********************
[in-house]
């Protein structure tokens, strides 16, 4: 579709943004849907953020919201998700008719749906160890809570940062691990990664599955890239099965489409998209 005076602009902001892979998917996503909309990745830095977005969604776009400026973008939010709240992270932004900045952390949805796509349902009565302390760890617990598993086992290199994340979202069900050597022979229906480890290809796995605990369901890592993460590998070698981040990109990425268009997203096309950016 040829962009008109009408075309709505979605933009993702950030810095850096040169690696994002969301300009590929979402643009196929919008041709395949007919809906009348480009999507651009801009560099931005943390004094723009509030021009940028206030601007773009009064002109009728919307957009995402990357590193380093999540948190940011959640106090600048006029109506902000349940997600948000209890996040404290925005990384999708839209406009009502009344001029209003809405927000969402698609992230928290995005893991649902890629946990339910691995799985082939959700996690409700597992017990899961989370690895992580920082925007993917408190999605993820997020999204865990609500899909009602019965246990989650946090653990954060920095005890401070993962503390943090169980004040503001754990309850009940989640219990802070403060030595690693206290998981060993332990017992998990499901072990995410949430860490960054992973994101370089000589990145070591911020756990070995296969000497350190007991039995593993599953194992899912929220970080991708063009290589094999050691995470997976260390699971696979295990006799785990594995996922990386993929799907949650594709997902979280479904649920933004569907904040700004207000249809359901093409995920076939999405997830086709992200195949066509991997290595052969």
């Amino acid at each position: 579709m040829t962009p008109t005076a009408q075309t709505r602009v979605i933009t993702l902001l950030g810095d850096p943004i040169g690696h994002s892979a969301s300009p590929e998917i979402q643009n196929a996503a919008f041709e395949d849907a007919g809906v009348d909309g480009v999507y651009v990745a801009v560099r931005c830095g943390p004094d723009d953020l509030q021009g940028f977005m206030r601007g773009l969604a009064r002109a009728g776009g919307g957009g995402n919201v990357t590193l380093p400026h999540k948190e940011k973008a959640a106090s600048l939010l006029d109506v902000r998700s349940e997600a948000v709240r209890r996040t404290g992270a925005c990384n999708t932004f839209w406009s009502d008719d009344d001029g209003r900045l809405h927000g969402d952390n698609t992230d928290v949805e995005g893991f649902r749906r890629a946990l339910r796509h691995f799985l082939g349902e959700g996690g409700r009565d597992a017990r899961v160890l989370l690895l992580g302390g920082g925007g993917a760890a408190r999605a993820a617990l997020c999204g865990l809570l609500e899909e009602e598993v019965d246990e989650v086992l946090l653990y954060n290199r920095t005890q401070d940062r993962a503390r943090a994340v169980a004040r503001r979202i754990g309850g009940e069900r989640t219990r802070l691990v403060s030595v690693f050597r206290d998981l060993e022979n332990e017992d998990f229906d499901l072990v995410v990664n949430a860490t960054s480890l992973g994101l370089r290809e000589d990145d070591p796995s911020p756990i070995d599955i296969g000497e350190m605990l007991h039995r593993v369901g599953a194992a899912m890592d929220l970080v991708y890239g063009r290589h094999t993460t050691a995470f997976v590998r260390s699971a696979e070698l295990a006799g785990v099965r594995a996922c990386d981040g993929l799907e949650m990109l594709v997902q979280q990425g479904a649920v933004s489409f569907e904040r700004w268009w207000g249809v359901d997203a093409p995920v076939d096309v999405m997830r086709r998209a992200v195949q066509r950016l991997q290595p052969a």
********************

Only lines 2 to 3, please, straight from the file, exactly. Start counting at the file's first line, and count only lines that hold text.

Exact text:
């Protein structure tokens, strides 16, 4: 579709943004849907953020919201998700008719749906160890809570940062691990990664599955890239099965489409998209 005076602009902001892979998917996503909309990745830095977005969604776009400026973008939010709240992270932004900045952390949805796509349902009565302390760890617990598993086992290199994340979202069900050597022979229906480890290809796995605990369901890592993460590998070698981040990109990425268009997203096309950016 040829962009008109009408075309709505979605933009993702950030810095850096040169690696994002969301300009590929979402643009196929919008041709395949007919809906009348480009999507651009801009560099931005943390004094723009509030021009940028206030601007773009009064002109009728919307957009995402990357590193380093999540948190940011959640106090600048006029109506902000349940997600948000209890996040404290925005990384999708839209406009009502009344001029209003809405927000969402698609992230928290995005893991649902890629946990339910691995799985082939959700996690409700597992017990899961989370690895992580920082925007993917408190999605993820997020999204865990609500899909009602019965246990989650946090653990954060920095005890401070993962503390943090169980004040503001754990309850009940989640219990802070403060030595690693206290998981060993332990017992998990499901072990995410949430860490960054992973994101370089000589990145070591911020756990070995296969000497350190007991039995593993599953194992899912929220970080991708063009290589094999050691995470997976260390699971696979295990006799785990594995996922990386993929799907949650594709997902979280479904649920933004569907904040700004207000249809359901093409995920076939999405997830086709992200195949066509991997290595052969």
């Amino acid at each position: 579709m040829t962009p008109t005076a009408q075309t709505r602009v979605i933009t993702l902001l950030g810095d850096p943004i040169g690696h994002s892979a969301s300009p590929e998917i979402q643009n196929a996503a919008f041709e395949d849907a007919g809906v009348d909309g480009v999507y651009v990745a801009v560099r931005c830095g943390p004094d723009d953020l509030q021009g940028f977005m206030r601007g773009l969604a009064r002109a009728g776009g919307g957009g995402n919201v990357t590193l380093p400026h999540k948190e940011k973008a959640a106090s600048l939010l006029d109506v902000r998700s349940e997600a948000v709240r209890r996040t404290g992270a925005c990384n999708t932004f839209w406009s009502d008719d009344d001029g209003r900045l809405h927000g969402d952390n698609t992230d928290v949805e995005g893991f649902r749906r890629a946990l339910r796509h691995f799985l082939g349902e959700g996690g409700r009565d597992a017990r899961v160890l989370l690895l992580g302390g920082g925007g993917a760890a408190r999605a993820a617990l997020c999204g865990l809570l609500e899909e009602e598993v019965d246990e989650v086992l946090l653990y954060n290199r920095t005890q401070d940062r993962a503390r943090a994340v169980a004040r503001r979202i754990g309850g009940e069900r989640t219990r802070l691990v403060s030595v690693f050597r206290d998981l060993e022979n332990e017992d998990f229906d499901l072990v995410v990664n949430a860490t960054s480890l992973g994101l370089r290809e000589d990145d070591p796995s911020p756990i070995d599955i296969g000497e350190m605990l007991h039995r593993v369901g599953a194992a899912m890592d929220l970080v991708y890239g063009r290589h094999t993460t050691a995470f997976v590998r260390s699971a696979e070698l295990a006799g785990v099965r594995a996922c990386d981040g993929l799907e949650m990109l594709v997902q979280q990425g479904a649920v933004s489409f569907e904040r700004w268009w207000g249809v359901d997203a093409p995920v076939d096309v999405m997830r086709r998209a992200v195949q066509r950016l991997q290595p052969a």